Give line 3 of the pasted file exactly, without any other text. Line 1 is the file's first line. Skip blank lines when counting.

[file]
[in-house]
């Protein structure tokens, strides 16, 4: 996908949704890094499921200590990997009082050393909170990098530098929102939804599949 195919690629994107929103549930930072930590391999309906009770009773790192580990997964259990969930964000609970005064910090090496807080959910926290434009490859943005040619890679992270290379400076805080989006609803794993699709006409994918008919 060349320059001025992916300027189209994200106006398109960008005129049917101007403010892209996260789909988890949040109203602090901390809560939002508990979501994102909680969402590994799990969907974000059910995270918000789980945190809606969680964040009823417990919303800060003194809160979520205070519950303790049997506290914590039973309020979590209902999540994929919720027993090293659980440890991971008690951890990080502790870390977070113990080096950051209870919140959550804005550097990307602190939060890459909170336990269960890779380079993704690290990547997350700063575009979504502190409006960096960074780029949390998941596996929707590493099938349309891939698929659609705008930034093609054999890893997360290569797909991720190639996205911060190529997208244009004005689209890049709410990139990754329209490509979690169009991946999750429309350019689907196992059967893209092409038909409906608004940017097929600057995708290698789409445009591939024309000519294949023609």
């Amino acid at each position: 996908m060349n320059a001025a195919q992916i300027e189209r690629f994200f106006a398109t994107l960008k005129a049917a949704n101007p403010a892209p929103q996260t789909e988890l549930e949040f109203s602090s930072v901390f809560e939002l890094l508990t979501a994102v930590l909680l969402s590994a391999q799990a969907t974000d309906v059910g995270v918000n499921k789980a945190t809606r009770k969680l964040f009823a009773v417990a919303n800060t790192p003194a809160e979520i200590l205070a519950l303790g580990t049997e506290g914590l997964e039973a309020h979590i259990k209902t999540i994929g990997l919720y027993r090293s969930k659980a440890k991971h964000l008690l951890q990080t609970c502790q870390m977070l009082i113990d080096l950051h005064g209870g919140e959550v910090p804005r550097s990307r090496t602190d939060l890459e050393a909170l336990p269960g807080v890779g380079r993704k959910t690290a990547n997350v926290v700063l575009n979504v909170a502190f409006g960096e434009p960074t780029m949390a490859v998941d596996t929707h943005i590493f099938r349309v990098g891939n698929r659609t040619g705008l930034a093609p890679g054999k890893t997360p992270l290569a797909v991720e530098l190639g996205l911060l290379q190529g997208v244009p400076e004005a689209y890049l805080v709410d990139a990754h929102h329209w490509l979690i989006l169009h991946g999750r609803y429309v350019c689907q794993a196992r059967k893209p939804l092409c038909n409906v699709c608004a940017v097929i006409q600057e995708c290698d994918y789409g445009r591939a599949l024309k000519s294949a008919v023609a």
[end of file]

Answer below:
């Amino acid at each position: 996908m060349n320059a001025a195919q992916i300027e189209r690629f994200f106006a398109t994107l960008k005129a049917a949704n101007p403010a892209p929103q996260t789909e988890l549930e949040f109203s602090s930072v901390f809560e939002l890094l508990t979501a994102v930590l909680l969402s590994a391999q799990a969907t974000d309906v059910g995270v918000n499921k789980a945190t809606r009770k969680l964040f009823a009773v417990a919303n800060t790192p003194a809160e979520i200590l205070a519950l303790g580990t049997e506290g914590l997964e039973a309020h979590i259990k209902t999540i994929g990997l919720y027993r090293s969930k659980a440890k991971h964000l008690l951890q990080t609970c502790q870390m977070l009082i113990d080096l950051h005064g209870g919140e959550v910090p804005r550097s990307r090496t602190d939060l890459e050393a909170l336990p269960g807080v890779g380079r993704k959910t690290a990547n997350v926290v700063l575009n979504v909170a502190f409006g960096e434009p960074t780029m949390a490859v998941d596996t929707h943005i590493f099938r349309v990098g891939n698929r659609t040619g705008l930034a093609p890679g054999k890893t997360p992270l290569a797909v991720e530098l190639g996205l911060l290379q190529g997208v244009p400076e004005a689209y890049l805080v709410d990139a990754h929102h329209w490509l979690i989006l169009h991946g999750r609803y429309v350019c689907q794993a196992r059967k893209p939804l092409c038909n409906v699709c608004a940017v097929i006409q600057e995708c290698d994918y789409g445009r591939a599949l024309k000519s294949a008919v023609a």